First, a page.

My intentions for this post:
- to share my unconventional, winding, messy path
- to declare my respect for architects and the work they do
- to explain why I’ve never fit the mould of an architect and how I’ve struggled to find my place in the world
- to share what I’ve come to at this point in time
- to share my story in a vulnerable way as a means to clarity
I’ve often felt envious of those who knew what they wanted to do at an early age and set forth on a path to pursue it. There is a lot of power in having such focus. I know this from the few times in my life I felt clarity and saw the path open up before me. Mostly though, I’ve felt more like a blind pilgrim, feeling my way, or a mad explorer, running madly and erratically up every path I’ve come to, seeking to discover fresh insights.
And so, part blind and part curious, I bumbled into studying architecture. It wasn’t something I’d even thought of before I had to select my preferences for university toward the end of high school. It was a given that I would go to university. My passion was studying, and my mum had missed the opportunity to go to university and so had always expected it of her two daughters. At school I was a dedicated student, soaking up every topic and hating to miss a day of school for fear of missing out on learning something. If I could have studied everything I would have. As it was I took on the maximum 15 units in my final year rather than the prerequisite 10. I was simply a keen learner and enjoyed learning for the sake of learning. I don’t remember ever having any career guidance.
When it came time to select my preferences for what to study at university I found the choice almost impossible – until a friend announced she was choosing architecture. The thought of architecture had never crossed my mind .. never even crossed my radar. So the esoteric (to me at least) nature of it sparked my interest. This was followed with a rationalisation that, since it combined two of my favourite subjects – art and physics – it might be ideal.
When the time came the following year to start university, I had gotten not into my first preference of architecture at Sydney University .. but my second preference which was architecture at the University of Technology, Sydney. This particular university had a very career focused approach to architecture, with students expected to work in offices as part of the program. Most of the other students were mature age students who were very focused and determined, with no doubt that this was their thing. I certainly didn’t have such certainty .. in fact, all I had was doubt .. and so within two weeks I had transferred to a Bachelor of Industrial Design (which I never actually started). I definitely wasn’t ready to dive into an intensive course and career path. After 13 years of schooling (which I had taken very seriously) it was time to travel. I found a job scooping icecream, postponed my studies until following year, and prepared to set off overseas with the money I’d been saving, to explore the wider world.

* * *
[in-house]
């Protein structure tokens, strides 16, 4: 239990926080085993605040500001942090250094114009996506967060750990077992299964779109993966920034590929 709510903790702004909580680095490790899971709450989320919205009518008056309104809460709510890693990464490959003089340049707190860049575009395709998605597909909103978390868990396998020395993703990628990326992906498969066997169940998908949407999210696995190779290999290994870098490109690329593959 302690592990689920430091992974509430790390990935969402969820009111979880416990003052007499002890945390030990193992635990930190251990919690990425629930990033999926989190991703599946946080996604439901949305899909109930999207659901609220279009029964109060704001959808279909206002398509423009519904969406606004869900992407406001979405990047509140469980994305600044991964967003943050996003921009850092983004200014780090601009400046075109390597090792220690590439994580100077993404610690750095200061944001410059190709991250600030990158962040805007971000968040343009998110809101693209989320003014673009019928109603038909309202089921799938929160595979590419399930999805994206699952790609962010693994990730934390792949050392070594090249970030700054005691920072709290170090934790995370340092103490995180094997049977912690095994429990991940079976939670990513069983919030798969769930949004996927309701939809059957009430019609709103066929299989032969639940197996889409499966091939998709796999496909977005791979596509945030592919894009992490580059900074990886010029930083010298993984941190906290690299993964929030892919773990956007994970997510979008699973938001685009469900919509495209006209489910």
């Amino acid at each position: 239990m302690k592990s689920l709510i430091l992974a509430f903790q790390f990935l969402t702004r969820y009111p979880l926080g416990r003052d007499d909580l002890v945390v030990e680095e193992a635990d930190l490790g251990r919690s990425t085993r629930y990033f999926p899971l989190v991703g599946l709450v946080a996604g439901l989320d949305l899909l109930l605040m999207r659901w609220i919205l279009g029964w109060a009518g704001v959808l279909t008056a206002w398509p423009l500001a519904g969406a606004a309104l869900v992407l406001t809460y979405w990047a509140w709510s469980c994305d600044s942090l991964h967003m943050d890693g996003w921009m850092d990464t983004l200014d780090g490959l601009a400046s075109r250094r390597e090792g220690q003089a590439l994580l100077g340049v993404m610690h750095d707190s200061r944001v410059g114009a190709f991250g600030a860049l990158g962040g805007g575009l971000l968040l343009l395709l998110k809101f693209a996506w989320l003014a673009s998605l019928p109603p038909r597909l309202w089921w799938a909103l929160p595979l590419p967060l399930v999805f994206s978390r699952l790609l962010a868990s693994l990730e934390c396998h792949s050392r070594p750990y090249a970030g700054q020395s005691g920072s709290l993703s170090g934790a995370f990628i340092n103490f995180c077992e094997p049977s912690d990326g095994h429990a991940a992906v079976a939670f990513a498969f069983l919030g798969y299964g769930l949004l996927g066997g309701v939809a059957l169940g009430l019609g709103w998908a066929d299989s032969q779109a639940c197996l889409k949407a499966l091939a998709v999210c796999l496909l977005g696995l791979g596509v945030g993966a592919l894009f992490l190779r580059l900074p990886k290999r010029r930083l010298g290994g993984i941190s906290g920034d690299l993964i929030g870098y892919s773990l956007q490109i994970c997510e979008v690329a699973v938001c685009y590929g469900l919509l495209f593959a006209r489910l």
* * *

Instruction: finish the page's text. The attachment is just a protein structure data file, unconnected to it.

Spirit set free
And so began my year of joyful wandering, solo travelling, working enough to survive and developing my confidence and survival skills. It felt like all my Christmases and birthdays (though I’d never liked either) come at once. A world to explore. None to answer to but myself. Bliss.
I started writing in a journal .. something I’d never had the privacy to do. I was buoyed up with eighteen year old confidence, reinforced by martial arts bravado. I backpacked, hitchhiked, wandered, explored, photographed, wrote, found odd jobs, I was in heaven. Then .. as the year drew to a close .. I made the regretful decision to return to Australia to again start an architectural degree .. this time at Sydney University.
Three years of hell ensued. I went from utter freedom to entrapment. And even though the head of first year, having taken in more students than they could accommodate, partly to obtain extra government funding and partly in knowledge of a high drop out rate, suggested more than once that this might not be a good fit for me – my unfortunate trait of tenacity and my lack of a better idea meant I stuck through the three painful years, at which point I was ready to once again escape the clutches of Sydney .. this time destined for Darwin .. as exotic and distant a place as I could think of without leaving Australia.
Blah blah blah
This is getting a bit too long, it seems, and I need to get to some point in this story. I will cut it short by saying that I spent four years in Darwin and one year in Japan during which time I did a number of different jobs which included being a casino croupier, manual drafting for an architect, teaching English to 4-86 year olds, crisis line counselling, studying karate, music, guitar, painting, an introduction to various trades, and exploring the world by foot, bicycle and motorcycle, developing my skills of self sufficiency.